Dr. Singer is a Professor of Medicine at the Stanford University School of Medicine and Professor by courtesy at the Stanford Graduate School of Business and Freeman Spogli Institute for International Studies. Before Stanford, Dr. Singer developed and taught courses at the Harvard T.H. Chan School of Public Health entitled “Health Care Organizations and Organizational Behavior” and “Leadership and Innovation in Health Care Organizations.” She also taught in the Harvard PhD in Health Policy core course and conducted leadership training programs for the Brigham and Women’s Hospital and the Massachusetts General Physician Organization on topics related to organizational culture, leadership and teamwork.
Dr. Singer’s research productivity is extraordinary with more than 100 articles published in academic journals and books on healthcare management, health policy and health system reform. Singer’s publications have won numerous awards, including best paper awards from the Academy of Management’s Health Care Division in three consecutive years, and she was the recipient of the Avedis Donabedian Healthcare Quality Award from the American Public Health Association. Singer shared the results of the national culture of health survey as a keynote speaker at HERO’s Forum19, and this webinar builds on questions and comments she fielded from the audience.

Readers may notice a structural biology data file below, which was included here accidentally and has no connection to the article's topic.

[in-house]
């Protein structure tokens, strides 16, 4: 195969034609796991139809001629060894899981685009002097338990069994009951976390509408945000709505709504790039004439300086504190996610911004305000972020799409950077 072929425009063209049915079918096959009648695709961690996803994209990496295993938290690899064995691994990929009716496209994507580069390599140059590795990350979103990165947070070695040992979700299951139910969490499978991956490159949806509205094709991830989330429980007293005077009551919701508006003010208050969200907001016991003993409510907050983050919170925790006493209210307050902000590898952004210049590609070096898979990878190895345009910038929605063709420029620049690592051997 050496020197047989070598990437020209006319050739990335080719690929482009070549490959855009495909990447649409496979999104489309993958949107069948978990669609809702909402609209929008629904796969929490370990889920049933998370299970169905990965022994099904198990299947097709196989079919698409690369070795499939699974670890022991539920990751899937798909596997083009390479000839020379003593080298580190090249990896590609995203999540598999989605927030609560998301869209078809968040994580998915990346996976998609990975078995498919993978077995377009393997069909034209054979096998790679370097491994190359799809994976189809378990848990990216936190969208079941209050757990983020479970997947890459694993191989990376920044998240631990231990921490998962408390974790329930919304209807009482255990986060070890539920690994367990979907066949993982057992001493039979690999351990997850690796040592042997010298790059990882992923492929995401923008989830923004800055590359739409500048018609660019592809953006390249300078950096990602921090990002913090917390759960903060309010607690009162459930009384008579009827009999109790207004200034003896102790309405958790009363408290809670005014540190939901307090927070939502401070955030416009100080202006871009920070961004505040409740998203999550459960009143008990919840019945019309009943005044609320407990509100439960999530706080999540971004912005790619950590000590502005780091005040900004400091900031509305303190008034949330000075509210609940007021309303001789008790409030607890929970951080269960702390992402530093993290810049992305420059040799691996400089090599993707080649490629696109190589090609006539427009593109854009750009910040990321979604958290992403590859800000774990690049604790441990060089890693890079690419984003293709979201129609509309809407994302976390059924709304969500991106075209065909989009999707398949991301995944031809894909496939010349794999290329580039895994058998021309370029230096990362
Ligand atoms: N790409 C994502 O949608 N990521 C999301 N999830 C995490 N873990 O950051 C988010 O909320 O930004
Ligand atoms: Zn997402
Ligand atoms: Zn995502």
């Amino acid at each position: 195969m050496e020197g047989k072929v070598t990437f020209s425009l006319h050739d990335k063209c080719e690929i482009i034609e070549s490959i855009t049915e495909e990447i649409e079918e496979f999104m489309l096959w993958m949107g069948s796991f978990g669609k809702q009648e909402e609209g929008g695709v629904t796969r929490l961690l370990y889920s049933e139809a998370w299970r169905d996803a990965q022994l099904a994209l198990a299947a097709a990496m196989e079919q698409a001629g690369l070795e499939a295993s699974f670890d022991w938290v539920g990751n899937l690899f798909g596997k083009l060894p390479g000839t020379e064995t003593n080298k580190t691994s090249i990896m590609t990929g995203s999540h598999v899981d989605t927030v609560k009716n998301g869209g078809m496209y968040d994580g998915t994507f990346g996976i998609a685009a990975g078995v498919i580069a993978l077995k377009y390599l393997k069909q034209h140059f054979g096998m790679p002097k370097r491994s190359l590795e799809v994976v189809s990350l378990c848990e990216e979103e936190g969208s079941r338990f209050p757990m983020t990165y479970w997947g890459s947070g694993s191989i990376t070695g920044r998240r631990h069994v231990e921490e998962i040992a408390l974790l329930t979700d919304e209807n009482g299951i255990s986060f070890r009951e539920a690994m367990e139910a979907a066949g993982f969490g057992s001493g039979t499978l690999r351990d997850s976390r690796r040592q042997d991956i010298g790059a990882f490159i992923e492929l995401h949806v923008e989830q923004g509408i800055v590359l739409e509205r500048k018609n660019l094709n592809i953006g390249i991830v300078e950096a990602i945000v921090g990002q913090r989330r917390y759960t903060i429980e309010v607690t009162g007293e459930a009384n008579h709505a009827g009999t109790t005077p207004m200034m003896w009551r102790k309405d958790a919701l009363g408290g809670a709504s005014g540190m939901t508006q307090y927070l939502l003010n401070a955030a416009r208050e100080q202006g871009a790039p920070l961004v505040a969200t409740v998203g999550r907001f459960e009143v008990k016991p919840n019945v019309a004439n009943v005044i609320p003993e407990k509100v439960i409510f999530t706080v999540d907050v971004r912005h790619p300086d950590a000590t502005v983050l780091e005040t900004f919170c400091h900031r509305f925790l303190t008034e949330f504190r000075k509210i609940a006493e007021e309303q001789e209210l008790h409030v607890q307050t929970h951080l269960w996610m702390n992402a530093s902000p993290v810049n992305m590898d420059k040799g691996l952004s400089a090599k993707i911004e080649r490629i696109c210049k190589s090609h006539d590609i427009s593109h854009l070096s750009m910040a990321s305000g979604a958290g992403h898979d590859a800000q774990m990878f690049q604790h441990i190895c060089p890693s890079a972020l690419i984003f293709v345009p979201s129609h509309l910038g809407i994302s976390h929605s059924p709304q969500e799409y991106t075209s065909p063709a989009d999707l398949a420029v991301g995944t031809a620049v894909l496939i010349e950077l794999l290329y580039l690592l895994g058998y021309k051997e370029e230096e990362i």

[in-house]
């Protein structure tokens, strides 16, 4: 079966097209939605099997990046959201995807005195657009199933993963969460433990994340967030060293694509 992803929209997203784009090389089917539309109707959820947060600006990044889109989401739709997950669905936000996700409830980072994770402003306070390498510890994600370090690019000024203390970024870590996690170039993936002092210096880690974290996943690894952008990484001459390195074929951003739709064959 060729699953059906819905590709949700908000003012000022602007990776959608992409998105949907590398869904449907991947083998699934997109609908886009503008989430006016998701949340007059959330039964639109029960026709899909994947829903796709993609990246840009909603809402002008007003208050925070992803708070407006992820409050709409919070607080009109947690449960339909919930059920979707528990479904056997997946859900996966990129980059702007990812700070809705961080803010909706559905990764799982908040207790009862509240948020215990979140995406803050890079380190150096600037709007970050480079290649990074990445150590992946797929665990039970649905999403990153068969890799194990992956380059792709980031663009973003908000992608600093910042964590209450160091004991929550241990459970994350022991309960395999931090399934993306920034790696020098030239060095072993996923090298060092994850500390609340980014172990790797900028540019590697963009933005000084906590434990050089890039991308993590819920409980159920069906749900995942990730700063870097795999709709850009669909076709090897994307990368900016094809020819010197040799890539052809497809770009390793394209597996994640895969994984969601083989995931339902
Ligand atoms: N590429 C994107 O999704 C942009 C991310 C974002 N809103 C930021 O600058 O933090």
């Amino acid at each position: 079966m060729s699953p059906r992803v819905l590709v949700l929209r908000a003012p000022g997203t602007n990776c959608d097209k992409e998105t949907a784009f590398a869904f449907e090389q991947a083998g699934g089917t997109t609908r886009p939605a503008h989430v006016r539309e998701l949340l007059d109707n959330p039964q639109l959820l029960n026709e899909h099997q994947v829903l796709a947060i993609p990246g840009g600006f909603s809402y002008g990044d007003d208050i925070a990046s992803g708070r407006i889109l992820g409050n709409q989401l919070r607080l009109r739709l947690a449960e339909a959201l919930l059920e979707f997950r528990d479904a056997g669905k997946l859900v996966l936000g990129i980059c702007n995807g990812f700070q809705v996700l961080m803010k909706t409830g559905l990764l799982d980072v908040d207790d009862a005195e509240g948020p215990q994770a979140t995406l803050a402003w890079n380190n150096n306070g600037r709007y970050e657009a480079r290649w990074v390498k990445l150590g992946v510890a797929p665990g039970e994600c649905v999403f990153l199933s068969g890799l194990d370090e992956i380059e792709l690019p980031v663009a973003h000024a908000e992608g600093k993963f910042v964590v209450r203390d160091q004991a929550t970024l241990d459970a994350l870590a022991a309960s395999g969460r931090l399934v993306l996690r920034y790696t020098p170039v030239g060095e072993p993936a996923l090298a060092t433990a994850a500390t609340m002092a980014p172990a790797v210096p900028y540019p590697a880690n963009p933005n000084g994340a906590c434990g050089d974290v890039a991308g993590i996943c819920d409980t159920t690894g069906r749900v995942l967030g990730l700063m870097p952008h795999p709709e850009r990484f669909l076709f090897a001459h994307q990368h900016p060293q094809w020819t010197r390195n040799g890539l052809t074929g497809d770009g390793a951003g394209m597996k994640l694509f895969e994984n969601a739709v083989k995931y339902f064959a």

Ecosystems for Healthy Lifestyles
December 12, 2019 12:00 pm Central | Register
Michael P. O’Donnell, PhD, MBA, MPH
This webinar will review the conceptual framework and implementation strategy for Ecosystems for Healthy Lifestyles, an emerging grass roots effort to make healthy lifestyles the norm in Colorado, presented by Dr. Michael O’Donnell, lead advocate for the effort.
Every healthcare professional knows the PROBLEM. Our toxic lifestyles are making us sick and driving medical spending to levels that are unsustainable for individuals, employers, state governments and especially the federal government.
Most professionals know that harnessing lifestyle as medicine offers a potentially powerful and cost-effective SOLUTION. But, despite some remarkable successes in clinical, workplace and community settings, so many efforts have fallen short because they use superficial efforts that are not scientifically validated approaches, especially to address the cultural and socioeconomic conditions that influence health behaviors. Equally important, the vast majority of the US population (our estimate is 95%) does not have access to comprehensive scientifically validated approaches. This is one of the most impactful health disparities in society. The core problem is lack of resources, not just financial resources, but also social capital, intellectual capital and policy authority. So, the real solution needs to be mobilizing more resources to support harnessing lifestyle as medicine, but how do we do that? The answer is a core element of our approach.